Brotherly Love on Haight Avenue

The Haighters forge friendships and families that last a lifetime.


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The Haight Avenue neighbors believe in helping out each other—always.

Photo courtesy of Alison Taggart Barone

Leslie VanEvery and her husband and daughter have lived on the 300 block of Haight Avenue since 2008. VanEvery feels lucky to have landed on a block with a history of turning neighbors into friends.

“Our daughter has lots of kids that she can play with on the block and therefore is always outside running around and having fun,” VanEvery said. “It reminds me of my own childhood, one that is harder and harder to find in today’s society.”

The block’s unmatched community spirit started 20 years ago with a party that has grown in size and fame each year, involving every home on the 300 block. Out of this signature event the “Haighters,” as they call themselves, have initiated everything from Friday night porch parties, annual camping trips, and a massive Halloween party to Easter egg hunts, holiday gift exchanges, and even spontaneous hot tub nights for the moms. They come together to create a full-size float for the Alameda Mayor’s Parade on the Fourth of July, and during progressive dinner parties, each home prepares a single course for everyone to enjoy.

For many people, privacy is a comfort, if not an expectation, and they protectively guard the islands found beyond their front doors. Even if you know your neighbors by their first names, chances are you don’t say much more to them than “Hello” and “How are you?”

But there’s a more inclusive way to live. And the West End’s Haighters demonstrate the potential for suburban neighborhoods to be far more connected.

It’s ironic that the Haighters are thusly named when they clearly embody neighborly love. Could there, however, be too much love? What if you were already busy carpooling kids to sporting activities, hosting play dates, and figuring out your own family’s dinner? Wouldn’t making the appetizer course at a progressive dinner party for an entire block be just another item on an already-long to-do list?

Haighter families would respond with a resounding “No.” They are all about helping one another out, which seems to balance, rather than burden, an active lifestyle.

“For many years, my husband was traveling overseas, and I was working in retail with crazy hours,” explained Donatella Zepplin, who has lived on the block since 1995. “I felt that at any time I could count on one of the neighbors in case I needed help with my daughter. This meant a lot to me, considering that my whole family is back in Italy and my husband’s family is in Wisconsin.”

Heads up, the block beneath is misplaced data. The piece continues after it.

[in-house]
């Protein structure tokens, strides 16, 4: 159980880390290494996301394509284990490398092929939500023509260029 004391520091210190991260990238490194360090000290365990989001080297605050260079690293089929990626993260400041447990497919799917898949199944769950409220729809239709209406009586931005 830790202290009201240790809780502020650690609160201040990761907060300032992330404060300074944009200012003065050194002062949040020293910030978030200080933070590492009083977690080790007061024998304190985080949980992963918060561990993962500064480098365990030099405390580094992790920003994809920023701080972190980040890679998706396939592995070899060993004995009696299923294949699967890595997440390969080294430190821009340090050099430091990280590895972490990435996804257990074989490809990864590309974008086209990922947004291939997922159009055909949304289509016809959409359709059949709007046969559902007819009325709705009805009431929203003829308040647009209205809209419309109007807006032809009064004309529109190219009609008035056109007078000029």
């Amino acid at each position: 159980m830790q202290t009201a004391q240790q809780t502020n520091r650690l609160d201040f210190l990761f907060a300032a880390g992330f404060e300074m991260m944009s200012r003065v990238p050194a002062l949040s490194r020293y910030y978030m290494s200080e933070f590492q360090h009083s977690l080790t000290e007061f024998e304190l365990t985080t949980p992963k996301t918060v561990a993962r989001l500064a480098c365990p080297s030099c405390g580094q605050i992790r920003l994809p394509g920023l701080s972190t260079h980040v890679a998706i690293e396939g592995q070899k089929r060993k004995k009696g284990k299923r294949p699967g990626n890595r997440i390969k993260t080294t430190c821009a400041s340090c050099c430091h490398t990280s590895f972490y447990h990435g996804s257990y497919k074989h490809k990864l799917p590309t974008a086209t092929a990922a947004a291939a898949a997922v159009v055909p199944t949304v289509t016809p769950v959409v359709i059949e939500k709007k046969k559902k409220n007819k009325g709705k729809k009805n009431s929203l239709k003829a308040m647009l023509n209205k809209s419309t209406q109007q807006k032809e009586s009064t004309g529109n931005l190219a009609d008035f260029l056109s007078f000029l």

Connie Taylor, a fourth-generation Alamedan who with her husband and two sons has been a Haighter since 2007, agreed. “The best thing is definitely the feeling that there is an entire community that has your back. We look out for each other and each other’s kids.”

Looking out for one another can take the form of a listening ear after a lousy day, a jump for a dead battery, many extra sets of eyes on kids running up and down the street, excitement over someone’s promotion, or a ready response to the group email, where anyone who needs help can send out a request and expect a timely and genuine reply.

At the same time, there is no pressure to participate beyond one’s comfort level, and intrusiveness does not seem to be an issue.

“We maintain solidarity because we live and let live,” Taylor said. “You can be as involved as you want to be. We try not to pass judgment. Some folks just participate in the block party and some folks do it all.”

New families bring fresh energy to the community, while longtimers who grew up in the block in the ’50s and ’60s bring wisdom and help resolve the occasional conflict. Melanie Shannon, who has been a Haighter for seven years, said it all comes back to extending tolerance and appreciation for individual preferences.

“There is an overall thankfulness for the community that we share,” Shannon said. “From that appreciation comes much tolerance, understanding, and respect for each other and our many differences.”

The Haighters have inspired other Alameda neighborhoods to get active, and there’s a sense that this type of community may be popping up in increasing numbers. “I think more and more people are realizing that Alameda is a truly special place to live and especially to raise children,” VanEvery said. “Our block is a great example.”

If you’ve fallen in love with the Haighters, you’re not alone. There are many other families eagerly awaiting the chance to move into the neighborhood. It’s refreshing to know there’s a place, not only where everyone knows your name, but also where community can be found as close by as the front lawn.

The Haighters find many reasons to gather together for neighborhood celebrations.

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